Ron Hale is acting CEO of ISACA, as well as the association’s chief knowledge officer. Hale has more than 20 years of experience in the security field. Prior to joining ISACA, he was manager of security services for Northrop Corporation Defense Systems Division and a research manager for the Bank Administration Institute. He has also provided consulting services as a practice director in the Enterprise Risk Management division within Deloitte & Touche. He has a master’s degree in criminal justice from the University of Illinois and a doctorate in public policy from the Walden University School of Public Policy and Administration. In recognition of his accomplishments at ISACA, Hale was named to the NACD’s 2013 Directorship 100, a distinction given to 100 individuals who exemplify knowledge, leadership and excellence in corporate governance.
What changes have you seen in IT audit in the past few years and what changes do you anticipate going forward?
The IT audit profession has experienced a significant transition in the last years. First and most important, the concept of IT audit has been replaced by information systems (IS) audit due to the expanding nature of information systems within the enterprise and the critical reliance on information as a business enabler. Technology is no longer the primary focus. The work of auditors proficient in computing and communications technologies – as well as how these technologies are implemented and managed and integrated into business processes – is an essential part of providing assurance that risks are identified and effectively managed and that business processes involving technology solutions and processes are in compliance with enterprise policies.
As the need for information becomes more critical and as technology is increasingly integrated into new ways of serving stakeholders and effectively managing the enterprise, the currency, completeness, relevance and accuracy of information becomes more critical. With the increased criticality of information and information technology, the role and importance of the IS auditor has expanded and is likely to continue to expand since technology is no longer separate from business success.
We have witnessed the importance of the IS auditor in response to compliance needs in particular as governments increasingly turn to regulations as a means to address problems. IS auditors have stepped up to address compliance challenges. In addition, the expertise and skills of IS audit has been recognized as being a required skill set for compliance practitioners. As a result, compliance is becoming a larger part of IS audit activities and auditors are being called to bring their skill and expert knowledge of IS systems and business processes to compliance departments. We will see additional requirements that will be addressed through IS audit in response to privacy and cyber threat. This will include both the skill and expertise of these professionals within the audit function, as well as in support of implementing regulatory response initiatives within enterprise business units. Because of the technical and business expertise that IS auditors have, they will increasingly be required to step up to ensure that the enterprise is effectively addressing regulatory requirements.
As a result of the many demands on IS audit, there is a shortage of skilled practitioners. This is probably the biggest challenge that we currently face. We need to promote the profession to new candidates, as well as to experienced workers who are seeking new job opportunities. Talking with recent graduates who are ISACA members, I find that many discovered IS audit at a job fair but did not have audit as a career objective when they were planning their college program. We need to promote IS audit and the interesting and challenging work that IS auditors do, and encourage colleges and universities to provide relevant coursework in the academic program.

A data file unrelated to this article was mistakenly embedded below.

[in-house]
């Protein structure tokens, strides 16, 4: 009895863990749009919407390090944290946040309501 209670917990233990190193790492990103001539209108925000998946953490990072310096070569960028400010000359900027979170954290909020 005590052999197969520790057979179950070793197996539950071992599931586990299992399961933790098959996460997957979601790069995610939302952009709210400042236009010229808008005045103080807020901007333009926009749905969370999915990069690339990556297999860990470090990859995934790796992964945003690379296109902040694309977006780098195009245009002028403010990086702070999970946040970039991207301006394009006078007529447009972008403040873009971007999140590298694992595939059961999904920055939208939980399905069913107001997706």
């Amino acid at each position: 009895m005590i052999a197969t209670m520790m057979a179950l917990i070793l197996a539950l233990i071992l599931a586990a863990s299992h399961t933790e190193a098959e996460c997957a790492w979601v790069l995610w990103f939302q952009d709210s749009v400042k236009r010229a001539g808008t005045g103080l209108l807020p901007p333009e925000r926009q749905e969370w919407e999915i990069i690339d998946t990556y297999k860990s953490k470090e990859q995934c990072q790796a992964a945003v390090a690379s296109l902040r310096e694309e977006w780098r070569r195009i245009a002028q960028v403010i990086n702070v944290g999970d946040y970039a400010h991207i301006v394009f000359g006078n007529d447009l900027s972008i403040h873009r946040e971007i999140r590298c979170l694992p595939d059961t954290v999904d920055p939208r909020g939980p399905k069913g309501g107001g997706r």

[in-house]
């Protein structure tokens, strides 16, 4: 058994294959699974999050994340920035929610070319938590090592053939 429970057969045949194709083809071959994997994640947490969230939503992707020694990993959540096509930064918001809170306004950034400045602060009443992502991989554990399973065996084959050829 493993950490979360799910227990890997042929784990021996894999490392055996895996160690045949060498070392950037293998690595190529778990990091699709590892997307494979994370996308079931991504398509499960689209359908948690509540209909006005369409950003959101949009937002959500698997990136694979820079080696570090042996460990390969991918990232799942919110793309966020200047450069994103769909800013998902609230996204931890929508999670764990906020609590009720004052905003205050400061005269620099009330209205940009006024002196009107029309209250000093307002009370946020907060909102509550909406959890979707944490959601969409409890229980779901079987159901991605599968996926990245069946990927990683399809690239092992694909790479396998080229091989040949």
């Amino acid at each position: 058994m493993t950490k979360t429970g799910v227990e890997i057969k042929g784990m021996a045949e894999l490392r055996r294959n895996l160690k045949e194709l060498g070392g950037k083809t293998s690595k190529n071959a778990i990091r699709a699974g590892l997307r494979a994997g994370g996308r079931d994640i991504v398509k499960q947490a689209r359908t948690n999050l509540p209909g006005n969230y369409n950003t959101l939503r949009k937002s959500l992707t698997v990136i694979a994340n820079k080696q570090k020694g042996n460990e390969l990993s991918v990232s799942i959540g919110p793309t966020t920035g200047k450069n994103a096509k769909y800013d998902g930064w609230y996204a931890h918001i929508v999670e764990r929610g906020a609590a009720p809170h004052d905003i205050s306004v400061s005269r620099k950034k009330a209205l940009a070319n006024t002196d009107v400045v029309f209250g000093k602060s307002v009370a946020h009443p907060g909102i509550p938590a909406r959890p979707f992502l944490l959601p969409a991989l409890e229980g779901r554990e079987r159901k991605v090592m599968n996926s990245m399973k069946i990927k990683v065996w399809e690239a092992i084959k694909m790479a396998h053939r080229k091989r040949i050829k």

How does ISACA help its members meet the coming challenges?
ISACA has a long history of serving the IS audit profession. This year we are celebrating the 45th year of our founding, when we were known as the EDP Auditors Association. While much has changed in the profession, ISACA remains focused on building the IS audit profession and enhancing the credibility and capability of IS audit professionals.
Our first line of support for our members is at the local level. Members can attend educational sessions, prepare for certification exams and share knowledge within our global network of 200 chapters. Being able to network and share with colleagues in the same language and in the same city or country not only provides a great learning opportunity, but also joins members into a community of professionals.
We believe that the community of professionals is important, and we extend opportunities for engagement on a regional and international level. ISACA offers our regional Computer Audit, Control and Security (CACS) Conference as an opportunity to join colleagues and learn from industry leaders. We also support the larger community of professionals through our Knowledge Center where members can engage in topic-specific discussions, get questions answered or gain access to the research products and tools that ISACA produces.
Associations cannot only look internally to support their members. We live in an increasingly complex world where there is a need for governments, commercial entities and not-for-profit associations to collaborate in solving problems and in developing the professionals who can implement solutions. ISACA, working internationally and through regional and chapter-led initiatives, reaches out to governments and regulatory bodies to inform these bodies and to collaborate in addressing problems. We are also a member of industry and international standard-setting bodies, providing a voice of the IS audit profession.
Our research publications and practice aids, including audit work programs and standards and guidelines we produce for the profession, address traditional areas of IS audit interest, as well as emerging issues and technologies. Recent publications address important topical areas such as advanced persistent threats, privacy and big data, control objectives for cloud computing, mobile payments and geolocation. COBIT 5 focus area guides, such as COBIT for Assurance, and resources for the application of COBIT, including the COBIT Assessment Program, provide a foundation for applying an enterprise framework for the governance and management of information and information technology and audit-specific perspectives and tools that link with governance and management practices.